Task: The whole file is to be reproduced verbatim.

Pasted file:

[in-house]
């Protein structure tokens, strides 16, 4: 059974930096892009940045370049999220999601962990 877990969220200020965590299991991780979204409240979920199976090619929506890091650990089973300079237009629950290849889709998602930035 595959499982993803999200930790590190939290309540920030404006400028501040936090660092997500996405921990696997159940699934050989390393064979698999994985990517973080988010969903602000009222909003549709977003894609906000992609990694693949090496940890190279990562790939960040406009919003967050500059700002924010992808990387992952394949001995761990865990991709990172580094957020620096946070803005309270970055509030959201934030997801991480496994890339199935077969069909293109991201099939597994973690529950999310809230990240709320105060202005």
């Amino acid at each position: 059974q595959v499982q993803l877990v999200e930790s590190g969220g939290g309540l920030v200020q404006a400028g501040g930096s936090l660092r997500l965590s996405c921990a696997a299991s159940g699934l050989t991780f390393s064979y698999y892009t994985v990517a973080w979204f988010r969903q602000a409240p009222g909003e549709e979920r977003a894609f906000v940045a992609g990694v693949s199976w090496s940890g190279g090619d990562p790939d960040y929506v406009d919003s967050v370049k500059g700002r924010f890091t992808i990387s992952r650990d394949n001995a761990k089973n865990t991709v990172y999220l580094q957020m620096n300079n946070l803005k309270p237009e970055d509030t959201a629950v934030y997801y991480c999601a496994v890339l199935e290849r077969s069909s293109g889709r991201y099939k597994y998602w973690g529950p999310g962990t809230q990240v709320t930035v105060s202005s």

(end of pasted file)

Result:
[in-house]
């Protein structure tokens, strides 16, 4: 059974930096892009940045370049999220999601962990 877990969220200020965590299991991780979204409240979920199976090619929506890091650990089973300079237009629950290849889709998602930035 595959499982993803999200930790590190939290309540920030404006400028501040936090660092997500996405921990696997159940699934050989390393064979698999994985990517973080988010969903602000009222909003549709977003894609906000992609990694693949090496940890190279990562790939960040406009919003967050500059700002924010992808990387992952394949001995761990865990991709990172580094957020620096946070803005309270970055509030959201934030997801991480496994890339199935077969069909293109991201099939597994973690529950999310809230990240709320105060202005």
């Amino acid at each position: 059974q595959v499982q993803l877990v999200e930790s590190g969220g939290g309540l920030v200020q404006a400028g501040g930096s936090l660092r997500l965590s996405c921990a696997a299991s159940g699934l050989t991780f390393s064979y698999y892009t994985v990517a973080w979204f988010r969903q602000a409240p009222g909003e549709e979920r977003a894609f906000v940045a992609g990694v693949s199976w090496s940890g190279g090619d990562p790939d960040y929506v406009d919003s967050v370049k500059g700002r924010f890091t992808i990387s992952r650990d394949n001995a761990k089973n865990t991709v990172y999220l580094q957020m620096n300079n946070l803005k309270p237009e970055d509030t959201a629950v934030y997801y991480c999601a496994v890339l199935e290849r077969s069909s293109g889709r991201y099939k597994y998602w973690g529950p999310g962990t809230q990240v709320t930035v105060s202005s």